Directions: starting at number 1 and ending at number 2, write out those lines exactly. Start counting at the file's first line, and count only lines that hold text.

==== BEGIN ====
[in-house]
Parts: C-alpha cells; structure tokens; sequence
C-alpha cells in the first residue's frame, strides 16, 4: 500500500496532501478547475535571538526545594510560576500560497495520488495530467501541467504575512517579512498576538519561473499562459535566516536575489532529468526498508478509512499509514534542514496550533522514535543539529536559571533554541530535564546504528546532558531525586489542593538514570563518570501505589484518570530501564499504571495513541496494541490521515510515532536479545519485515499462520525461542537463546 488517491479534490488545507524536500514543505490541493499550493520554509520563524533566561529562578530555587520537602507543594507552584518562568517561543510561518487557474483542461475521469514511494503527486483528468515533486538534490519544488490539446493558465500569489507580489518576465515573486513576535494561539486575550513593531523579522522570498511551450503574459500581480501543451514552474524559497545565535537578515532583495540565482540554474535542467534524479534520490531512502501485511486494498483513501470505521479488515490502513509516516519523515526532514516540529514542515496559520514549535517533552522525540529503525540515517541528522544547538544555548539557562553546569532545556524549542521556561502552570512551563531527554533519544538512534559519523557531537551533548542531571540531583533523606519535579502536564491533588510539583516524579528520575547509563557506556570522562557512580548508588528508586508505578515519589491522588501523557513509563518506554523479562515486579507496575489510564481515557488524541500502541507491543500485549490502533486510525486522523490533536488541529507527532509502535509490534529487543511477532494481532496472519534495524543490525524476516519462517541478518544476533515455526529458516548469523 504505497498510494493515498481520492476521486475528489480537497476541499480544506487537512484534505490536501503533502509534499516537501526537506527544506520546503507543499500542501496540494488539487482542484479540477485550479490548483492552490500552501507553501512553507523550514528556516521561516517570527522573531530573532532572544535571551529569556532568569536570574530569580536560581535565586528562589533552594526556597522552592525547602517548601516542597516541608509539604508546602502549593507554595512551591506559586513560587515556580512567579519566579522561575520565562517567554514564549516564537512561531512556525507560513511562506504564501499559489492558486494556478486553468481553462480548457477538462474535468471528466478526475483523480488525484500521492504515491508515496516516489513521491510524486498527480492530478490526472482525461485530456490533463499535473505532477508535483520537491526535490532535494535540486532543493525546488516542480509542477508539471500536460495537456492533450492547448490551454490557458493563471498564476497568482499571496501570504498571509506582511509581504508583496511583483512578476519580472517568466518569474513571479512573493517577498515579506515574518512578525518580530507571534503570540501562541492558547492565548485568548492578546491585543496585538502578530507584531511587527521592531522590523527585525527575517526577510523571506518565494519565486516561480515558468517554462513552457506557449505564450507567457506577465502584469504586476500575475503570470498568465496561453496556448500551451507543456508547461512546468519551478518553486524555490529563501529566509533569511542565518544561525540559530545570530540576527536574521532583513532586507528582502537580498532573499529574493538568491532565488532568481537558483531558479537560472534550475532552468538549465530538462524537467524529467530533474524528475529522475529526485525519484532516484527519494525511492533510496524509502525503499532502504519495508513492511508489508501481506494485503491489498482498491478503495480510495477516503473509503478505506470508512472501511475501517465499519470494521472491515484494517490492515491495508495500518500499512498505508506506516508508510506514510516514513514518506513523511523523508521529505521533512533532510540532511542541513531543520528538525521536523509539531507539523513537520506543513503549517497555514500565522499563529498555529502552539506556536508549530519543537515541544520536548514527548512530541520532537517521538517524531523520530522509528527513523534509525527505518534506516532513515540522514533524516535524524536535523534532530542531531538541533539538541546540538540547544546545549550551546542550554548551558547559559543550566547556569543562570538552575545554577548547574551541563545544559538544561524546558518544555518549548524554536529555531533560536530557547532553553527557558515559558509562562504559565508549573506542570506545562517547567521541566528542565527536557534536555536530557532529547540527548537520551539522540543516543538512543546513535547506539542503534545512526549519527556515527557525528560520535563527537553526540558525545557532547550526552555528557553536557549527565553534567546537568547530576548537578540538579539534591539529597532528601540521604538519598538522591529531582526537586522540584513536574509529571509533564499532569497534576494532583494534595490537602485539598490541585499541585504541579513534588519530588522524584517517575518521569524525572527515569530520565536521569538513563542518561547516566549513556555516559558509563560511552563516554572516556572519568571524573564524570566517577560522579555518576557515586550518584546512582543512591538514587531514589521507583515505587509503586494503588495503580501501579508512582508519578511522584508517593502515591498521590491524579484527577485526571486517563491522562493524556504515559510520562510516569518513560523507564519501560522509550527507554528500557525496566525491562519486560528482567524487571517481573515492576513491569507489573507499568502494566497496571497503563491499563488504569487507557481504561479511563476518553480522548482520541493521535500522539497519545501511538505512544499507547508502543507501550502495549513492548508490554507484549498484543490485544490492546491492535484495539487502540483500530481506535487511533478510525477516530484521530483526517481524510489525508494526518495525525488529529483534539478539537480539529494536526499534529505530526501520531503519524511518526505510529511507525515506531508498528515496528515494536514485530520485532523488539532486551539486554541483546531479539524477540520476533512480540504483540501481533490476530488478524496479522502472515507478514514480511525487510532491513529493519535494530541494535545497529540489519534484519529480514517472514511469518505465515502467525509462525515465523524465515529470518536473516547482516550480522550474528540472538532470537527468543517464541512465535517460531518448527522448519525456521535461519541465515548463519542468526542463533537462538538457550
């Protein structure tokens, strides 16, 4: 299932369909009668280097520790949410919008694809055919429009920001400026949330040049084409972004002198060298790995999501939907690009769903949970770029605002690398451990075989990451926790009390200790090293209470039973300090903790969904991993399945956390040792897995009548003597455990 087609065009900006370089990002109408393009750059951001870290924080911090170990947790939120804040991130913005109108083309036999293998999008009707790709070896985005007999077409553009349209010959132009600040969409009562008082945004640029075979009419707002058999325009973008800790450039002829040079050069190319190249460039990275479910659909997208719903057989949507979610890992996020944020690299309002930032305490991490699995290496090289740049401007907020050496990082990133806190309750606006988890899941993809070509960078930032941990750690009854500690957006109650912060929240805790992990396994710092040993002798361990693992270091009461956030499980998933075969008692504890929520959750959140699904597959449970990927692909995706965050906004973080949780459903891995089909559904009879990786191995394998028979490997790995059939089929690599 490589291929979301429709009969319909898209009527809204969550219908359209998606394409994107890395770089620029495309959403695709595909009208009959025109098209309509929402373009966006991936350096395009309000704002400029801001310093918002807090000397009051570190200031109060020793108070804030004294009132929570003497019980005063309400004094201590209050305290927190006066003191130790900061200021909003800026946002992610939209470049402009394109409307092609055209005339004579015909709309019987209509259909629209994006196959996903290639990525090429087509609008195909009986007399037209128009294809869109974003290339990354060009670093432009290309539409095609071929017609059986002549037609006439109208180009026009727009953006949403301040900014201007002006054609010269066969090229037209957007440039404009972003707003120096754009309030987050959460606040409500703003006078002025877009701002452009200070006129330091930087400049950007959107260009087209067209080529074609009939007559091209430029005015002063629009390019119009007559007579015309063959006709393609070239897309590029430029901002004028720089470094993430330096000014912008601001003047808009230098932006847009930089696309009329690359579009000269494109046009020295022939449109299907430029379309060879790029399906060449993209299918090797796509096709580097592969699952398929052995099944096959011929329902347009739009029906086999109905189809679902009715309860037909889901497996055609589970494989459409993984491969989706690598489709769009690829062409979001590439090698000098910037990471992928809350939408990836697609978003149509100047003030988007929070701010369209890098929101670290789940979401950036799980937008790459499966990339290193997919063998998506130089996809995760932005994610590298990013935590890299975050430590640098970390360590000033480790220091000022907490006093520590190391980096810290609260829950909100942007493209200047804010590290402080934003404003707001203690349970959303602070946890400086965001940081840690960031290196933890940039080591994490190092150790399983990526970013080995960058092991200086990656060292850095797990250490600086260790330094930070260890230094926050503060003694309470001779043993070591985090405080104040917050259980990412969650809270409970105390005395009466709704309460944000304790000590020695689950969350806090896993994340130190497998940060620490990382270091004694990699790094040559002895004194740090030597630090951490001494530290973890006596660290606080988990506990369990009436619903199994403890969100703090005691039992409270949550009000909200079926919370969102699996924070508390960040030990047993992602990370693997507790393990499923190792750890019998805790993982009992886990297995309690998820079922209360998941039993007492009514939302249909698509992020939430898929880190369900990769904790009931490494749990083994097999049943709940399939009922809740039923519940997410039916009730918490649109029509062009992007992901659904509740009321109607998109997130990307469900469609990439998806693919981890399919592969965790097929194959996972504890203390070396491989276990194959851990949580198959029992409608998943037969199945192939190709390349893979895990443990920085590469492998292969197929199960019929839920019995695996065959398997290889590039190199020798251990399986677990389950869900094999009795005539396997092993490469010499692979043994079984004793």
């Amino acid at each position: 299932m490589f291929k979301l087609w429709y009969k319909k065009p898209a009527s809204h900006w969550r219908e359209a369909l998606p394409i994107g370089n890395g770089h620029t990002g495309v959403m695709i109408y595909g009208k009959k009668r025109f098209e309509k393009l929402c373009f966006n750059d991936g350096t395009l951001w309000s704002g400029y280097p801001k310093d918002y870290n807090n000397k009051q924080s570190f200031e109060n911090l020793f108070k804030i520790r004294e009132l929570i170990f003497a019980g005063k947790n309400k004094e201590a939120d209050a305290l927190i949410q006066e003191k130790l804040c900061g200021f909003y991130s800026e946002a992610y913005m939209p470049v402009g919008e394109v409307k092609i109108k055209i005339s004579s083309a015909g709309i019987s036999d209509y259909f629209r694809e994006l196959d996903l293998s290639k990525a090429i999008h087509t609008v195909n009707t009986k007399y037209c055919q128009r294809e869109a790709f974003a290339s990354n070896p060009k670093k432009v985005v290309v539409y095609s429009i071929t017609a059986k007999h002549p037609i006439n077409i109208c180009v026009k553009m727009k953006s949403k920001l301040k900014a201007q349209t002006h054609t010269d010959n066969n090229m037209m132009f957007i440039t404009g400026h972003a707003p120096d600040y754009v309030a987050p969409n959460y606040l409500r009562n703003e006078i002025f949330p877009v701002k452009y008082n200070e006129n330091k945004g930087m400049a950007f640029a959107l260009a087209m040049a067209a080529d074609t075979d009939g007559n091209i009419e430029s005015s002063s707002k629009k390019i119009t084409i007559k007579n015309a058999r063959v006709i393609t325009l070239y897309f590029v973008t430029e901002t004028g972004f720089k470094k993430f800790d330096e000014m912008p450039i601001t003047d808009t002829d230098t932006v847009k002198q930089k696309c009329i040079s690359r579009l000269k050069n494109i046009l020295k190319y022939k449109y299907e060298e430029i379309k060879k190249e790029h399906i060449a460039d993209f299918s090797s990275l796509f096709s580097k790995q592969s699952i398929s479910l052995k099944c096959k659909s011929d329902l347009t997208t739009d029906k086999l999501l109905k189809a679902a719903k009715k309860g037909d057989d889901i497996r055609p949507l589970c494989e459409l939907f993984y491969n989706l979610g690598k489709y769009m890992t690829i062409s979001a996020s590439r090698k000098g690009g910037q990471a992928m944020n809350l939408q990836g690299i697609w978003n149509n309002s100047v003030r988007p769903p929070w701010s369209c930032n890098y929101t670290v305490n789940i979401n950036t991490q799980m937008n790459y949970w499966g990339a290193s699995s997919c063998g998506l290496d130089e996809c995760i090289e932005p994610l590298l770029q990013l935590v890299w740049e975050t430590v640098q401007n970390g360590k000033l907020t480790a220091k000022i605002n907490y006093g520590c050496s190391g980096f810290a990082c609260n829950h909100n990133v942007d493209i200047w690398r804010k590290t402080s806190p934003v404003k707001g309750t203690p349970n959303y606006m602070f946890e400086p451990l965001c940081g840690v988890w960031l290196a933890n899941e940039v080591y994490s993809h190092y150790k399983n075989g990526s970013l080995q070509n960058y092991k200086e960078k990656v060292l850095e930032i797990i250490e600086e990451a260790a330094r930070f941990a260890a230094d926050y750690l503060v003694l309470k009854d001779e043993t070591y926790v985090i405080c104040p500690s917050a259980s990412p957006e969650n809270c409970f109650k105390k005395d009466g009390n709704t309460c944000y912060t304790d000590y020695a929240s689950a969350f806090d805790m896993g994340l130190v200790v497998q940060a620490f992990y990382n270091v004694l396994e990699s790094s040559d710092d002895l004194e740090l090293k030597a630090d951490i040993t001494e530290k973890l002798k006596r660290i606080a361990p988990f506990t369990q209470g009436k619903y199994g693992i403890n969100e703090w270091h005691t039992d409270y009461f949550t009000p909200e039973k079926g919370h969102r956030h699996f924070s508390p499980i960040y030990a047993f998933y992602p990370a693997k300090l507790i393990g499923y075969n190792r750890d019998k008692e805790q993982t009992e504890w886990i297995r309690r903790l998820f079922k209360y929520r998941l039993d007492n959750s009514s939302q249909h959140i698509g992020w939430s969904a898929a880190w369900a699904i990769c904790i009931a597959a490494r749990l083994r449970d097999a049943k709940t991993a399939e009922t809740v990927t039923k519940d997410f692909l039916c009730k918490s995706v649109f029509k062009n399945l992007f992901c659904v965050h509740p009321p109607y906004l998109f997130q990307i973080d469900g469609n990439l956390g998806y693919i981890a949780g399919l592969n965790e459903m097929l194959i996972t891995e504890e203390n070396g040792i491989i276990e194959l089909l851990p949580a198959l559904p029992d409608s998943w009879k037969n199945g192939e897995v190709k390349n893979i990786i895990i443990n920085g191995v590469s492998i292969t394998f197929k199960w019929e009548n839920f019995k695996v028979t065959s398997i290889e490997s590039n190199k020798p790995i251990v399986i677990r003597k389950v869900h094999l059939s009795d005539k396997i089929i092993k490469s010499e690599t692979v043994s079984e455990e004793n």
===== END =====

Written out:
[in-house]
Parts: C-alpha cells; structure tokens; sequence